Although abuse certainly is not limited to the poor, nonetheless incidents of abuse -- physical and sexual, child and spousal -- are higher in situations of poverty. There are several contributory reasons for this.
Certainly, incidents of abuse multiply where there is stress, and, when one is pushed to the level of survival by the economic situations in which they find themselves, then there is a concomitant increase of stress. Disenfranchized and alienated neighborhoods, accompanied by a lack of safety and generalized despair, tend to proliferate in areas of poverty.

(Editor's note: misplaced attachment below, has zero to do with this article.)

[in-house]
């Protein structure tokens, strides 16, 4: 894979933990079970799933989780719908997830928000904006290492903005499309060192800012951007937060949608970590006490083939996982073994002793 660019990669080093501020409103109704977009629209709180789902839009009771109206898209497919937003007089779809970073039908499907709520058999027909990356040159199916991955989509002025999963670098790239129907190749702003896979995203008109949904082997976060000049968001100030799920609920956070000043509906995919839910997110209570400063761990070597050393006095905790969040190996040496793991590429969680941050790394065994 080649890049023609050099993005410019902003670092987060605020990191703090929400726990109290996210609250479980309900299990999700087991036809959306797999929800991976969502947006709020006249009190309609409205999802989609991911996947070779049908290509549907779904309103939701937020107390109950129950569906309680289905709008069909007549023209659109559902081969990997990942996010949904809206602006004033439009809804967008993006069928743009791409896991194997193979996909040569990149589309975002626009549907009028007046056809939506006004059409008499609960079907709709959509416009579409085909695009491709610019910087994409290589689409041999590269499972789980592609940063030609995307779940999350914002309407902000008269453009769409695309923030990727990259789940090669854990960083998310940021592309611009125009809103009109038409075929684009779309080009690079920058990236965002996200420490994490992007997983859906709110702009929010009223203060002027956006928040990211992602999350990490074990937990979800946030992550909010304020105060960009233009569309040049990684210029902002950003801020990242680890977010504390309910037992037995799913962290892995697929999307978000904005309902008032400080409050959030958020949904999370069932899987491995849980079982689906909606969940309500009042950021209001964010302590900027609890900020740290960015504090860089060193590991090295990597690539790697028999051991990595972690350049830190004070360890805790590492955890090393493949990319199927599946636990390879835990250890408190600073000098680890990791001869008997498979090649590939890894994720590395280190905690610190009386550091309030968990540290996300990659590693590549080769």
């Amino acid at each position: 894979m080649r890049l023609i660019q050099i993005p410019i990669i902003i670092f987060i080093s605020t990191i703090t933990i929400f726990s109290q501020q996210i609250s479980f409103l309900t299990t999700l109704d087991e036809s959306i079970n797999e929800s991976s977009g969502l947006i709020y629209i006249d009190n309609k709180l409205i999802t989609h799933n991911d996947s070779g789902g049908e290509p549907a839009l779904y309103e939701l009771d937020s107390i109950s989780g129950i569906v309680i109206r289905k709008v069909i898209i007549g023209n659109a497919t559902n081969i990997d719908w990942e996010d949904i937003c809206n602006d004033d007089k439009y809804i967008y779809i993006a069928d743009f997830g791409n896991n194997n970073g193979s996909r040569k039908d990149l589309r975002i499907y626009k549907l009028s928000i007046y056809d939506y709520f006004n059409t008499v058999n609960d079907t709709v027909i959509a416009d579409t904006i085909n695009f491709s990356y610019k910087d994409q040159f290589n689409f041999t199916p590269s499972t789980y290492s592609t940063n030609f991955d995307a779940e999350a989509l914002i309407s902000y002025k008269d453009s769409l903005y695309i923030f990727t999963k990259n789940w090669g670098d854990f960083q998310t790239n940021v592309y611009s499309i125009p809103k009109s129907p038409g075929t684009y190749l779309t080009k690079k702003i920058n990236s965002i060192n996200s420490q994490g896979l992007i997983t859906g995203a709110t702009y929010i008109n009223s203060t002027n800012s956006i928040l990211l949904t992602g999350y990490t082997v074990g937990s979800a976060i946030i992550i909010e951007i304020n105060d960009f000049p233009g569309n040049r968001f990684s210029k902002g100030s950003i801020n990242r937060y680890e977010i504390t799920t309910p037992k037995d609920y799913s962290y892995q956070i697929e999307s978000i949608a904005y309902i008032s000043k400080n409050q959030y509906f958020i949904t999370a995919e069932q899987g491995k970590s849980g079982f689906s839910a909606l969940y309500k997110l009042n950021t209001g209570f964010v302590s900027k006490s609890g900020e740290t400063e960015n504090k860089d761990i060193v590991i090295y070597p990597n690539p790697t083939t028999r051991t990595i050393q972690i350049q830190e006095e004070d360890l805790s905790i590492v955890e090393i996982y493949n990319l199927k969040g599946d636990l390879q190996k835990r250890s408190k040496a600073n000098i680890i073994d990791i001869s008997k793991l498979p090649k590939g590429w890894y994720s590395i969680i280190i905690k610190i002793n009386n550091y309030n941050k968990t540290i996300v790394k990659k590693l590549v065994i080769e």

Poverty is an abuse of the human spirit. Abuse of the human spirit is the most pervasive and insidious abuse of them all. Spiritual abuse, then, establishes an environment that normalizes other kinds of abuse.
Where poverty is associated with an oppressive political system, then abuse of the spirit can become systematized. In this case, it is difficult to tell the victims from the perpetrators. Systematized abuse often involves the unreflective participation of unaware citizens on all levels. Those most acutely aware of their victimization, of course, are the poor. Those who profit from economic disparity often are the most entrenched, firmly blocking out awareness. Nonetheless, their denial is a toxic force, no matter how unwitting. This is enforced by a mental model of scarcity, holding in check the abundance thinking that could indeed be liberating.